Senator Jerry Johnson

High school students are invited to take on the role of state senators at the Unicameral Youth Legislature June 7th- 10th. At the State Capitol, student senators will sponsor bills, conduct committee hearings, debate legislation and discover the unique process of the nation’s only unicameral.

The Unicameral Youth Legislature gives behind-the-scenes access to students who have an interest in public office, government, politics, law, public policy, debate or public speaking. Students will learn about the inner workings of the Legislature directly from senators and staff.

“The students of today become the leaders of tomorrow, so a strong background in civics and government is essential,” said Senator Jerry Johnson.

Registrants are encouraged to apply for a Speaker Greg Adams Civic Scholarship award, which covers the full cost of admission. Applicants must submit a short essay. Other $100 scholarships are also available.

The Office of the Clerk of the Legislature coordinates the Unicameral Youth Legislature. The University of Nebraska- Lincoln’s Extension 4-H Youth Development Office coordinates housing and recreational activities as part of the Big Red Summer Campus program.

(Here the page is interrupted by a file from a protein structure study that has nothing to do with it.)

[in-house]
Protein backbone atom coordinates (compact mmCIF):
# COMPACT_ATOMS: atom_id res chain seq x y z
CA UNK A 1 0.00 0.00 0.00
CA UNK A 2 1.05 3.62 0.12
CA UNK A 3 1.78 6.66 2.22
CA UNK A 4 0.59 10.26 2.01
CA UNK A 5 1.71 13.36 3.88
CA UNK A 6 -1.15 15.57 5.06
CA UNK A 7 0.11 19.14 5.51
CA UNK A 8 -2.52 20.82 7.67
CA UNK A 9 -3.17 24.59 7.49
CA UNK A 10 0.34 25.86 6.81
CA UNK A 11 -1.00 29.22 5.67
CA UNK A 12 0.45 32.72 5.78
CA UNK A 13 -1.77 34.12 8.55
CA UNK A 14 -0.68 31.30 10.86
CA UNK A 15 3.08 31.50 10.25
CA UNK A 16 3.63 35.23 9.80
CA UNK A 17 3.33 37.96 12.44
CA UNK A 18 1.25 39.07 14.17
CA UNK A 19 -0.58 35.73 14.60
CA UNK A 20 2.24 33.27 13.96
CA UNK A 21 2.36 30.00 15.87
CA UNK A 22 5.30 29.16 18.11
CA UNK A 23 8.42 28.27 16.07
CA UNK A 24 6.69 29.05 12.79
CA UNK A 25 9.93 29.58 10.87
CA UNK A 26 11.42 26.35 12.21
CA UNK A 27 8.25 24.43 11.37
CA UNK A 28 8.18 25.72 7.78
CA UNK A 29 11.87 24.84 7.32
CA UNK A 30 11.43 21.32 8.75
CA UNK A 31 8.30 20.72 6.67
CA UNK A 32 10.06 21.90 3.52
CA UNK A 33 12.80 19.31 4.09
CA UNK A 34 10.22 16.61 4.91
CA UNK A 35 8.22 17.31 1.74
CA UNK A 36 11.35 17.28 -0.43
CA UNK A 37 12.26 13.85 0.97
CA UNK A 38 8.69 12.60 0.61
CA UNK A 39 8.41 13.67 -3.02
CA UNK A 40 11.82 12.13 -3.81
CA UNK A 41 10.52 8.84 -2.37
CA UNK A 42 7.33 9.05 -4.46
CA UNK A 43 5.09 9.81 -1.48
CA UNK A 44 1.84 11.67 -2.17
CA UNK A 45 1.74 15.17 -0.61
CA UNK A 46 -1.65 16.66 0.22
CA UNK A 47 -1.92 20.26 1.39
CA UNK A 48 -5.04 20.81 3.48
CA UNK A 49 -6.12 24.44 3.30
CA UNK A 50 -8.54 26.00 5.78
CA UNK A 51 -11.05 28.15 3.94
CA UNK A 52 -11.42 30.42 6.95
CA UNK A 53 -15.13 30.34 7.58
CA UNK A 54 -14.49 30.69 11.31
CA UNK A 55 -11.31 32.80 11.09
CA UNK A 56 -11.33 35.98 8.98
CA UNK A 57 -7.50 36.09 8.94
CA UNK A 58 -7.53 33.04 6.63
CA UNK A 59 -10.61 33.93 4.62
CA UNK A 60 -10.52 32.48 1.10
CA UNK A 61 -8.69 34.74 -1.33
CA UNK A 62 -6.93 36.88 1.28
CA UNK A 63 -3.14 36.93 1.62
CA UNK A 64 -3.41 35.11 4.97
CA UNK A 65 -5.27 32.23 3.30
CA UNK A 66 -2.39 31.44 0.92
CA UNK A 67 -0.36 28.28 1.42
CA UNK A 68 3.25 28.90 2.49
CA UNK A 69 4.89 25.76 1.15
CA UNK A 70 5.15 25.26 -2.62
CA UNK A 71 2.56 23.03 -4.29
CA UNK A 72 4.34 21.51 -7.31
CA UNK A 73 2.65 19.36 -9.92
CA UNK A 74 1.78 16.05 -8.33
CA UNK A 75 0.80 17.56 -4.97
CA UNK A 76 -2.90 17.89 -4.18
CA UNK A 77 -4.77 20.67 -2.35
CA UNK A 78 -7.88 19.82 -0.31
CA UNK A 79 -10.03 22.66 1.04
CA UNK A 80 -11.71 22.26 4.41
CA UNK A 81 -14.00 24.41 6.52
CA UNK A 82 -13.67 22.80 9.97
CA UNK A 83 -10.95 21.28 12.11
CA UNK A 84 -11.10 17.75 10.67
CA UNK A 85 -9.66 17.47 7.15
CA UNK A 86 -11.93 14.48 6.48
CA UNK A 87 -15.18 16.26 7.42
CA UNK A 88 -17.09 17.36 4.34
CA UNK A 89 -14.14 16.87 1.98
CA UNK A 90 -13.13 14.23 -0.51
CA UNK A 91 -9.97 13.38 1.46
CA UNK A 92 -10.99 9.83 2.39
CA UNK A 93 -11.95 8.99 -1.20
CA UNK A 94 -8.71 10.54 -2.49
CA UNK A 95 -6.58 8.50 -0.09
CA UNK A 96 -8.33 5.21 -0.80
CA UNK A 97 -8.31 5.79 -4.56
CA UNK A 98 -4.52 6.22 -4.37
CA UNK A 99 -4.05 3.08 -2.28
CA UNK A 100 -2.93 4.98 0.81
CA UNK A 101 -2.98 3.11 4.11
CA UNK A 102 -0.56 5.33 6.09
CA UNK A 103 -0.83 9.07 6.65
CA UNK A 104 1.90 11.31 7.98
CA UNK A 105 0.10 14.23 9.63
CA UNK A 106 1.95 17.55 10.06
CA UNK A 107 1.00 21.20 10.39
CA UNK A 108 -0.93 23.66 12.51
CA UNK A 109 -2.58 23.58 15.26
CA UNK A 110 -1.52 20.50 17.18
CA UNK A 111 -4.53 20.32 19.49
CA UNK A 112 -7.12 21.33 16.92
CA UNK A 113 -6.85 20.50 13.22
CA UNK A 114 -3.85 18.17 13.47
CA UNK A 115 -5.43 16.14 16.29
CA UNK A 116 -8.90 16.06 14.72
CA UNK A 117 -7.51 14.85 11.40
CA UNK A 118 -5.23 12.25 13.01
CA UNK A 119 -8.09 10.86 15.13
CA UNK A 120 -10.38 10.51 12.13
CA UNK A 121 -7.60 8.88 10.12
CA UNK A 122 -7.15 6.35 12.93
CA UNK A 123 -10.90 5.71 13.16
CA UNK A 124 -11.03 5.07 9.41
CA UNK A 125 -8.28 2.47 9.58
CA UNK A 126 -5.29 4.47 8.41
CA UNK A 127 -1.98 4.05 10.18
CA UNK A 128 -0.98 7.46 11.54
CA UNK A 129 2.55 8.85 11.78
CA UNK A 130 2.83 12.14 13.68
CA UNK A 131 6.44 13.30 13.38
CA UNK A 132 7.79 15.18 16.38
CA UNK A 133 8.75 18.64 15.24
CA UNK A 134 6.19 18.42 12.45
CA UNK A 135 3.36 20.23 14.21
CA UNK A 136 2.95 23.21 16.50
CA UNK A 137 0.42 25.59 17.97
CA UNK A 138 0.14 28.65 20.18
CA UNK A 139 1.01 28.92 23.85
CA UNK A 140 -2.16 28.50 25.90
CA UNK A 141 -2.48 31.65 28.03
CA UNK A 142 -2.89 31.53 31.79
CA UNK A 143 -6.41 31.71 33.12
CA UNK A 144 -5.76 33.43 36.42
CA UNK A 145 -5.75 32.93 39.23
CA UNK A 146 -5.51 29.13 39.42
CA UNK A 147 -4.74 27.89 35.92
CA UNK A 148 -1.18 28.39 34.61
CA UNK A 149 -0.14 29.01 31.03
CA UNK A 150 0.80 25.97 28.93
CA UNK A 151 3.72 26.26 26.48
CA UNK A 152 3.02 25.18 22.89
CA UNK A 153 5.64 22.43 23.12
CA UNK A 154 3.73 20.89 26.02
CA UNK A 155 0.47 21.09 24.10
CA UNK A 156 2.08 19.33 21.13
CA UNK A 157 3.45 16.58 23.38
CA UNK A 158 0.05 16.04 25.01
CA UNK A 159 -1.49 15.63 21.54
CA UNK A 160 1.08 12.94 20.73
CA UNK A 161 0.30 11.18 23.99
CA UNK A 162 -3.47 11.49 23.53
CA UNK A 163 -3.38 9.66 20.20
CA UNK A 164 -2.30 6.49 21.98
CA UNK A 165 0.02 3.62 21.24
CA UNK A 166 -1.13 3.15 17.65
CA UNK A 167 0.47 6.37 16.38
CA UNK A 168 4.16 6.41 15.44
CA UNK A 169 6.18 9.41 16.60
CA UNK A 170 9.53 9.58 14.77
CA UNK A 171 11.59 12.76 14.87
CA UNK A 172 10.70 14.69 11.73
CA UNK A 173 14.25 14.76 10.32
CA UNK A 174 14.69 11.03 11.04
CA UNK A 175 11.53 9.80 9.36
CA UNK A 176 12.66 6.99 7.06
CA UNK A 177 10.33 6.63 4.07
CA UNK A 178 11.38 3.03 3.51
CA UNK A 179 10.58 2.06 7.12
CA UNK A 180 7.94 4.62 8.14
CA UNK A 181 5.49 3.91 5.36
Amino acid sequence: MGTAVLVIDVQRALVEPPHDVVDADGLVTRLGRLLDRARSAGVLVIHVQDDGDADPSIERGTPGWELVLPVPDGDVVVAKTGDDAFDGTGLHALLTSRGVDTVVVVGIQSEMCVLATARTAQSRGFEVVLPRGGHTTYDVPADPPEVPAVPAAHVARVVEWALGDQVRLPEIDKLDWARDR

To learn more about the program, go to or call (402) 471-0764. The deadline for registration is May 15th.


This past week in your Nebraska Legislature was interesting.  As usual, we passed a few things, voted down a few things, and talked for awhile on many things.

To begin the week, we passed LB 610, the “Gas Tax Increase” bill to Final Reading.  As many of you know, this bill will raise our state gas tax by 1 1/2 cents per year for 4 years.  At the end of this 4 year period the accumulated 6 cent increase will be generating an estimated $75 million extra for roads and bridge projects in the state.  The proceeds from this increase will be divided into thirds to be distributed to the cities, counties and to the state.  I know I have told you I am against tax increases and credits and other tax shifts as well but, as I have traveled around District #23 other than property tax relief, many of you have said we need more money for roads and bridges.  This includes city streets, county roads, paving or widening projects and of course bridges.